Turkey has stated that it does not intend to negotiate with the “Syrian regime” on withdrawing its troops from the country.
Contrary to the information voiced by the Syrian side that during the negotiations in Moscow, agreements were reached on the withdrawal of the Turkish army from the territory of Syria, Ankara denied this information, emphasizing that Turkey would not negotiate with the “Syrian regime.” Moreover, it is noted that negotiations on this subject were not conducted at all.
According to the Turkish side, the information voiced by the Syrian media is not true since Turkey still does not refuse to conduct a special military operation in the north of the Arab Republic in order to create a security zone 30 kilometers deep. This fact indicates that Ankara is still developing an escalation in the region, however, apparently.
It is forced to reckon with Russia and the United States, as a result of which it does not dare to start hostilities in the Arab Republic.
The situation in northern Syria remains very tense, as the Turkish side still intends to go for a confrontation, which, for obvious reasons, creates even more tension in the region.
Why turkey has troops in Syria?
Turkey has sent troops into Syria for a number of reasons. One of the primary reasons is to combat terrorism and to prevent terrorist organizations such as ISIS from establishing a presence in Syria. Turkey has also sent troops into Syria to protect its national security and to defend its border. In addition, Turkey has been involved in efforts to try to bring about a political resolution to the conflict in Syria.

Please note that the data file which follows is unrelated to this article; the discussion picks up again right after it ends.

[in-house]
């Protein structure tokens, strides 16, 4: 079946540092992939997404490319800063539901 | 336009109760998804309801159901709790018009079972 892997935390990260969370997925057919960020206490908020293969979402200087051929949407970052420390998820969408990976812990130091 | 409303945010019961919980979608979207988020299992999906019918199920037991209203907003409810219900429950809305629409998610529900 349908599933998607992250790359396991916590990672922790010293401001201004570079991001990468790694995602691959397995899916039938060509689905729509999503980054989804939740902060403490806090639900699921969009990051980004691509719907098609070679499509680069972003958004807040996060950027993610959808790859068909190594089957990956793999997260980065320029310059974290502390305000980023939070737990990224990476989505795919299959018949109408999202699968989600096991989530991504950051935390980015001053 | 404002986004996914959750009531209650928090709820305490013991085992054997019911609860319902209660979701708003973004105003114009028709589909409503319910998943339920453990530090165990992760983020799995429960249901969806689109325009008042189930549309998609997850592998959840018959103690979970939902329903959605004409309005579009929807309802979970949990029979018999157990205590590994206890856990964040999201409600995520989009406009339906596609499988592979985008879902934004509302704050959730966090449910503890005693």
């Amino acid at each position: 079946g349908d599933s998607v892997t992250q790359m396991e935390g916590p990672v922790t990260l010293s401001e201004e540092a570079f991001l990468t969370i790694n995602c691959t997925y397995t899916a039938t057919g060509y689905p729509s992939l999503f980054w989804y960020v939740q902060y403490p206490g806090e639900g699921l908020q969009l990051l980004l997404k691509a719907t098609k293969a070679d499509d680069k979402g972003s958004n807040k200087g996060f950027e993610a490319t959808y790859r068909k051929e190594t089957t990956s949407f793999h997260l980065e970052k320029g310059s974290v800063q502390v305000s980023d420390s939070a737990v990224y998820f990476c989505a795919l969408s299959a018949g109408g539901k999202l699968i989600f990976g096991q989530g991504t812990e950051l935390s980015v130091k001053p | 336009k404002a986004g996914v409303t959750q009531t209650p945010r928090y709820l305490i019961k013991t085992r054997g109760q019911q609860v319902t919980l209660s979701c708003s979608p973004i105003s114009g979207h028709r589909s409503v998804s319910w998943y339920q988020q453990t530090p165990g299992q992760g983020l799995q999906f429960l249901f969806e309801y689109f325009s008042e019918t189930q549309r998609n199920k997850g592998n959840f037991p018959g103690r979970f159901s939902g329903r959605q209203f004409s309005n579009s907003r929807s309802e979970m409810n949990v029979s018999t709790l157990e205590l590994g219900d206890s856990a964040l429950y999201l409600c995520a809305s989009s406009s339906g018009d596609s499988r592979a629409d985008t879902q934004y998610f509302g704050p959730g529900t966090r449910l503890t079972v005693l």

Turkey has a long and complex history with Syria, and several factors have driven its involvement in the Syrian conflict.
One of the main reasons for Turkey’s military intervention in Syria has been to combat terrorism. Turkey has been particularly concerned about the presence of ISIS in Syria and has worked to prevent the group from establishing a foothold in the country. Turkey has also been concerned about other terrorist groups in Syria, such as the Kurdish Workers’ Party (PKK) and its Syrian affiliate, the People’s Protection Units (YPG).
In addition to its efforts to combat terrorism, Turkey has also intervened in Syria to protect its national security and defend its border. Syria’s civil war has displaced millions of Syrians, and many of these refugees have sought shelter in Turkey.
Turkey has therefore had to deal with the challenge of managing this influx of refugees and the threat of cross-border attacks by various armed groups operating in Syria.
Finally, Turkey has also been involved in efforts to try to bring about a political resolution to the conflict in Syria. It has supported various rebel groups fighting against the Syrian government and has participated in international efforts to negotiate a settlement to the conflict.
Turkey’s involvement in Syria has been driven by a combination of security, humanitarian, and political concerns.